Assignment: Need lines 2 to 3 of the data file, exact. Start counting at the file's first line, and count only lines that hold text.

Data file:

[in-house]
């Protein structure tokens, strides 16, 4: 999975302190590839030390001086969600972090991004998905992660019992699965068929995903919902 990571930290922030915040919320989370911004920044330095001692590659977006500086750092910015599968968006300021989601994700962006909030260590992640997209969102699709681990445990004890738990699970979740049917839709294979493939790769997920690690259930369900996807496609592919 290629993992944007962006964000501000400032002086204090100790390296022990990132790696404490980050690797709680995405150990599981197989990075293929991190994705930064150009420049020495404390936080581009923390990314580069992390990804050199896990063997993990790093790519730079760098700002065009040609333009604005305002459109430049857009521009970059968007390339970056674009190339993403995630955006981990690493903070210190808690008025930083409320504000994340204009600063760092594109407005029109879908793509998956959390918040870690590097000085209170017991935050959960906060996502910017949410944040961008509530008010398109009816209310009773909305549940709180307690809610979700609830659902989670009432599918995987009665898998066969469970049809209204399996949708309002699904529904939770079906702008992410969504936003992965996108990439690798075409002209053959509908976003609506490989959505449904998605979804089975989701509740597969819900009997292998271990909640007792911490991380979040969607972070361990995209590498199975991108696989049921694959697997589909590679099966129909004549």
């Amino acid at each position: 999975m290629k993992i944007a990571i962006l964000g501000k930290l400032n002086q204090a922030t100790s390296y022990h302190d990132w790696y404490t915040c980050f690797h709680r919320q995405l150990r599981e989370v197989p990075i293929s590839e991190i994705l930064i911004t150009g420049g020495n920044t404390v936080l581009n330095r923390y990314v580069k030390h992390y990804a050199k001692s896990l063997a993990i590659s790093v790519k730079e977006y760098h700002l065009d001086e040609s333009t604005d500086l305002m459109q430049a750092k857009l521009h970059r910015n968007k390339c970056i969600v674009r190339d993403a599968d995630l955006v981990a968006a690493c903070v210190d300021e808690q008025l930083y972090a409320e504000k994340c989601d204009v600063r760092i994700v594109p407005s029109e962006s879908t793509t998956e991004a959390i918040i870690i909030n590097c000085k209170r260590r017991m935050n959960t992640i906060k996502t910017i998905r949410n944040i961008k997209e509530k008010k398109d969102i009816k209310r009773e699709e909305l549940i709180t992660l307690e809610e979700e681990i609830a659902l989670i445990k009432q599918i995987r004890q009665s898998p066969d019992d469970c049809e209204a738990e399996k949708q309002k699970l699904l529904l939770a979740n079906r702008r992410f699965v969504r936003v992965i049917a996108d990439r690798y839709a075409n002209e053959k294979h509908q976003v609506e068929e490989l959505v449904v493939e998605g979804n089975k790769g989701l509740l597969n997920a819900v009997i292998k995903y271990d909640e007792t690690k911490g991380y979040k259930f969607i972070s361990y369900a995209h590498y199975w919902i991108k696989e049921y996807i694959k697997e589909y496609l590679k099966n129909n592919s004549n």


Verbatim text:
């Protein structure tokens, strides 16, 4: 999975302190590839030390001086969600972090991004998905992660019992699965068929995903919902 990571930290922030915040919320989370911004920044330095001692590659977006500086750092910015599968968006300021989601994700962006909030260590992640997209969102699709681990445990004890738990699970979740049917839709294979493939790769997920690690259930369900996807496609592919 290629993992944007962006964000501000400032002086204090100790390296022990990132790696404490980050690797709680995405150990599981197989990075293929991190994705930064150009420049020495404390936080581009923390990314580069992390990804050199896990063997993990790093790519730079760098700002065009040609333009604005305002459109430049857009521009970059968007390339970056674009190339993403995630955006981990690493903070210190808690008025930083409320504000994340204009600063760092594109407005029109879908793509998956959390918040870690590097000085209170017991935050959960906060996502910017949410944040961008509530008010398109009816209310009773909305549940709180307690809610979700609830659902989670009432599918995987009665898998066969469970049809209204399996949708309002699904529904939770079906702008992410969504936003992965996108990439690798075409002209053959509908976003609506490989959505449904998605979804089975989701509740597969819900009997292998271990909640007792911490991380979040969607972070361990995209590498199975991108696989049921694959697997589909590679099966129909004549």
């Amino acid at each position: 999975m290629k993992i944007a990571i962006l964000g501000k930290l400032n002086q204090a922030t100790s390296y022990h302190d990132w790696y404490t915040c980050f690797h709680r919320q995405l150990r599981e989370v197989p990075i293929s590839e991190i994705l930064i911004t150009g420049g020495n920044t404390v936080l581009n330095r923390y990314v580069k030390h992390y990804a050199k001692s896990l063997a993990i590659s790093v790519k730079e977006y760098h700002l065009d001086e040609s333009t604005d500086l305002m459109q430049a750092k857009l521009h970059r910015n968007k390339c970056i969600v674009r190339d993403a599968d995630l955006v981990a968006a690493c903070v210190d300021e808690q008025l930083y972090a409320e504000k994340c989601d204009v600063r760092i994700v594109p407005s029109e962006s879908t793509t998956e991004a959390i918040i870690i909030n590097c000085k209170r260590r017991m935050n959960t992640i906060k996502t910017i998905r949410n944040i961008k997209e509530k008010k398109d969102i009816k209310r009773e699709e909305l549940i709180t992660l307690e809610e979700e681990i609830a659902l989670i445990k009432q599918i995987r004890q009665s898998p066969d019992d469970c049809e209204a738990e399996k949708q309002k699970l699904l529904l939770a979740n079906r702008r992410f699965v969504r936003v992965i049917a996108d990439r690798y839709a075409n002209e053959k294979h509908q976003v609506e068929e490989l959505v449904v493939e998605g979804n089975k790769g989701l509740l597969n997920a819900v009997i292998k995903y271990d909640e007792t690690k911490g991380y979040k259930f969607i972070s361990y369900a995209h590498y199975w919902i991108k696989e049921y996807i694959k697997e589909y496609l590679k099966n129909n592919s004549n």